I love op shops. I have ever since I picked up my first trench coat in Toowoomba. It was the late 80’s – trench coats were big news, even more-so when Dick Tracy hit the cinemas.
So I’m thrilled to be able to introduce my kids to them. Op shops, that is. Not trench coats. And I’m pleased to say the bargain gene has not skipped a generation with my little guys.
“Mummy! Mummy! Mummy!” came the cry from Miss10. She’d discovered a pair of flippers. With all the activity in the pool this week, they were a perfect find.
As was Master9’s chess set.
But of course, not every find was as stellar.
“Can I have this?” asked Miss4. She was holding up a children’s book covered in a sort of fur. It looked like someone unskilled in the process of preparing a hide had glued on a rabbit pelt.
‘No!’ my head was screaming, even as I handed her the coin to take to the counter. We’d told the kids they could have anything they wanted. In any case, I figured I could throw it out tonight while she was asleep.
In the end, everyone got what they wanted. Except for Miss2…
“Mine!” she cried. “Dis! Dis! Mine!”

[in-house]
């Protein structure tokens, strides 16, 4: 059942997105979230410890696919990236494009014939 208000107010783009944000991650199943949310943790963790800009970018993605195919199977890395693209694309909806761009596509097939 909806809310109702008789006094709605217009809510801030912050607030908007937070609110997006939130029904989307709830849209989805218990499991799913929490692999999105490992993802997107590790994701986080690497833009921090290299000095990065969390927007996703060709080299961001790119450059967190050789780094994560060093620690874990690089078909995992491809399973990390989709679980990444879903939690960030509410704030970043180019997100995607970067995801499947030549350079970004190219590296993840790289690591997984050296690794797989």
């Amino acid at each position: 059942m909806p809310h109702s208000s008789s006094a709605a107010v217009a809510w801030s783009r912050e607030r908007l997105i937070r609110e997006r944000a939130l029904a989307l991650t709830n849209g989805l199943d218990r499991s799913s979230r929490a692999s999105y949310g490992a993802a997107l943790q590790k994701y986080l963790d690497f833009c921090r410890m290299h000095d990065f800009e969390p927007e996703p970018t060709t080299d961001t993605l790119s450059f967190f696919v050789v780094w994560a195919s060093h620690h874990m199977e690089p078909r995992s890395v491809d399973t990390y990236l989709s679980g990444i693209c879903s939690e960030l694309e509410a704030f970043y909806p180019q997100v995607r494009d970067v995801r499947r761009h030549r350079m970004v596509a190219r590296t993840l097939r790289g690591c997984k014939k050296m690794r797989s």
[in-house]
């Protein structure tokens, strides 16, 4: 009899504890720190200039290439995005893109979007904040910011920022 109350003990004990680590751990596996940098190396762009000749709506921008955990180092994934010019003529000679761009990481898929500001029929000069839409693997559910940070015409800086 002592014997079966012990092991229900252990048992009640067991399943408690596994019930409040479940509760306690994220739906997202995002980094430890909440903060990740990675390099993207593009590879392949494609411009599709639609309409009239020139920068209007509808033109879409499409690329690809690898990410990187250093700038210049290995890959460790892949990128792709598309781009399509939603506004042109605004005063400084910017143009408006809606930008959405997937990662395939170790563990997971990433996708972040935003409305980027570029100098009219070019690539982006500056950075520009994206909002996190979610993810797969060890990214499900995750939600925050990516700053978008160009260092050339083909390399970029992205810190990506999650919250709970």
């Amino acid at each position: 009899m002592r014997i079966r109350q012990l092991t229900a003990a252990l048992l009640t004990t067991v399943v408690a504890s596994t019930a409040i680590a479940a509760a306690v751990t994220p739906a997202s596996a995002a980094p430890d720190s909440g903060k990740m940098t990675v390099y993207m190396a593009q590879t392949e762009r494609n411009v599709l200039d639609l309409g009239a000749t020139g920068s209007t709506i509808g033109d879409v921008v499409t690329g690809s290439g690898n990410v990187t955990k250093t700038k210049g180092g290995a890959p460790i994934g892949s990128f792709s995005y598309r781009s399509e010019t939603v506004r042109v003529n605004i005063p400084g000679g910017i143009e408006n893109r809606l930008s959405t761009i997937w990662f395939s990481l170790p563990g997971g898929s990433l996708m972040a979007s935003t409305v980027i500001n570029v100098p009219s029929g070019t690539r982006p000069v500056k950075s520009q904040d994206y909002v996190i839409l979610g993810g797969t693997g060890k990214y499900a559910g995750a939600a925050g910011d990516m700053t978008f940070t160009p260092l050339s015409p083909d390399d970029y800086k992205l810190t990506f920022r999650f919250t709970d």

Of all the things on offer in the shop, she’d spied a bowling ball.
“I can do you a nice deal on that,” said the nice lady behind the counter.
I’m sure she could, in a town about an hour from the nearest bowling alley.
I assured her it wouldn’t be necessary, and directed Miss2’s attention to a Wiggle’s guitar.
“We’re open tomorrow if you change your mind,” said the lady, nodding towards the bowling ball and eliciting yelps of excitement from the kids.
“Can we come back tomorrow?” they chorused.
“Thanks,” I smiled at the lady in a way I hoped said, ‘please stop talking.’
So, of course, we had to go the next day. And the day after. I’m beginning to wonder if, years from now, my kids will be on Hoarders retelling this holiday as the catalyst for their love of collecting chipped saucers and broken toys.
On day two my wife raced ahead of us and cleverly covered the bowling ball with a towel, but our luck ran out on day three. Mind you, our luck was pushed.
“It’s still here,” said the lady cheerfully when we stepped through the door.
I looked at her blankly.
“Your bowling ball,” she grinned, pointing to where it had suddenly been given pride of place in the shop.
“BALL!” yelled Miss2 when she saw it, her hands stretched out like she was welcoming an old friend into her arms. “Mine!”
“She loves it,” smiled the lady. “I’ll get you a bag.”
So we bought my youngest daughter her first bowling ball ($5). Who knows, this could be the beginning of something beautiful.
Or something broken. Or a lot of things broken.
Only time will tell.
Meanwhile, I think my love of op shops is set to continue through to the next generation, with Tracey’s love of having garage sales to rid the house of junk soon to follow.
Bruce Devereaux hangs out at his Big Family Little Income Facebook Page
”Raising a family on little more than laughs.”